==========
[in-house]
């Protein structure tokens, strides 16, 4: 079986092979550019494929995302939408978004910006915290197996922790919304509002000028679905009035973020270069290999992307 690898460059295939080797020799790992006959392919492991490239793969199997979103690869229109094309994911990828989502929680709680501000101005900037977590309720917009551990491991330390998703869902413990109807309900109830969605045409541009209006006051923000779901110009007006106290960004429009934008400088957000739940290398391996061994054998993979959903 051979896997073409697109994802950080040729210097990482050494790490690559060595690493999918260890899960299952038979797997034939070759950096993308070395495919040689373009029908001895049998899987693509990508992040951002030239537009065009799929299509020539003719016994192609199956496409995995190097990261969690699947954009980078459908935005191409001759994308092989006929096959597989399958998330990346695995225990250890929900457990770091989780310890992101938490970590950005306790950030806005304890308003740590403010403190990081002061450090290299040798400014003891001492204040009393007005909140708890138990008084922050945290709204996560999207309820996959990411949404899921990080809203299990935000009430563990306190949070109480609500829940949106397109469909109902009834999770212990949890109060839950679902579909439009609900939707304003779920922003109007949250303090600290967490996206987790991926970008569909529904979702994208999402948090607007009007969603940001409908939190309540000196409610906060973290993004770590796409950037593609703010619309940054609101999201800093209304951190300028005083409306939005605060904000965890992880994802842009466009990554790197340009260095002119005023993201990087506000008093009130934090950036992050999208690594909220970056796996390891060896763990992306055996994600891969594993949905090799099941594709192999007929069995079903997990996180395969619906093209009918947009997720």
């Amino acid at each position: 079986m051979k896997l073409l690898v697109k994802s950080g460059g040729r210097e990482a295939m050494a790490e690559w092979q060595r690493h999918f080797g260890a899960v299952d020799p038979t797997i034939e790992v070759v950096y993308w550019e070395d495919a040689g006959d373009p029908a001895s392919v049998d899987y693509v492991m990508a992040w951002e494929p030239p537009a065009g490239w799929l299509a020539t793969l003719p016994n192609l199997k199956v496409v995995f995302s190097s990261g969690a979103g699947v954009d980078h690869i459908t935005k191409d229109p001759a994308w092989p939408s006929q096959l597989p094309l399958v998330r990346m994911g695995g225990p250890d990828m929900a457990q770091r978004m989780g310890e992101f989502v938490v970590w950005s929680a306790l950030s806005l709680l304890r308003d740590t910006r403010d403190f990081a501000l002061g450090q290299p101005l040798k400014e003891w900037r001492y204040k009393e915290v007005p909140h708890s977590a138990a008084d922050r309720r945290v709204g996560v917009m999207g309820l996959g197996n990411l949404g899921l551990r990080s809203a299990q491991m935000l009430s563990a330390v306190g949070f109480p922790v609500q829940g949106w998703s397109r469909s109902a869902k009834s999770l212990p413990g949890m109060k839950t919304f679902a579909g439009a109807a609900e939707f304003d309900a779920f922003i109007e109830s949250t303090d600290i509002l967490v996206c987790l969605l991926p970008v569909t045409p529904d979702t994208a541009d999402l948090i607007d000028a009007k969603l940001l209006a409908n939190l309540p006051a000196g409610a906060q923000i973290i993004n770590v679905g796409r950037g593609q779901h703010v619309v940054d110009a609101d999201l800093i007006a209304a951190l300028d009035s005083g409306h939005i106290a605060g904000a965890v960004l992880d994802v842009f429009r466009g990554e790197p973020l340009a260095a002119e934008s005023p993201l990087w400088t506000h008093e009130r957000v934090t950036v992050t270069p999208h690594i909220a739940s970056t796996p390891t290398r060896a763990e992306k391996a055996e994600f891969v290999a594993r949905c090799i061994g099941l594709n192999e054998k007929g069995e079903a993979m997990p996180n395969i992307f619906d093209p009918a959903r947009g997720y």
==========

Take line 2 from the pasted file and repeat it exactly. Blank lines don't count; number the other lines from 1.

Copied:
């Protein structure tokens, strides 16, 4: 079986092979550019494929995302939408978004910006915290197996922790919304509002000028679905009035973020270069290999992307 690898460059295939080797020799790992006959392919492991490239793969199997979103690869229109094309994911990828989502929680709680501000101005900037977590309720917009551990491991330390998703869902413990109807309900109830969605045409541009209006006051923000779901110009007006106290960004429009934008400088957000739940290398391996061994054998993979959903 051979896997073409697109994802950080040729210097990482050494790490690559060595690493999918260890899960299952038979797997034939070759950096993308070395495919040689373009029908001895049998899987693509990508992040951002030239537009065009799929299509020539003719016994192609199956496409995995190097990261969690699947954009980078459908935005191409001759994308092989006929096959597989399958998330990346695995225990250890929900457990770091989780310890992101938490970590950005306790950030806005304890308003740590403010403190990081002061450090290299040798400014003891001492204040009393007005909140708890138990008084922050945290709204996560999207309820996959990411949404899921990080809203299990935000009430563990306190949070109480609500829940949106397109469909109902009834999770212990949890109060839950679902579909439009609900939707304003779920922003109007949250303090600290967490996206987790991926970008569909529904979702994208999402948090607007009007969603940001409908939190309540000196409610906060973290993004770590796409950037593609703010619309940054609101999201800093209304951190300028005083409306939005605060904000965890992880994802842009466009990554790197340009260095002119005023993201990087506000008093009130934090950036992050999208690594909220970056796996390891060896763990992306055996994600891969594993949905090799099941594709192999007929069995079903997990996180395969619906093209009918947009997720």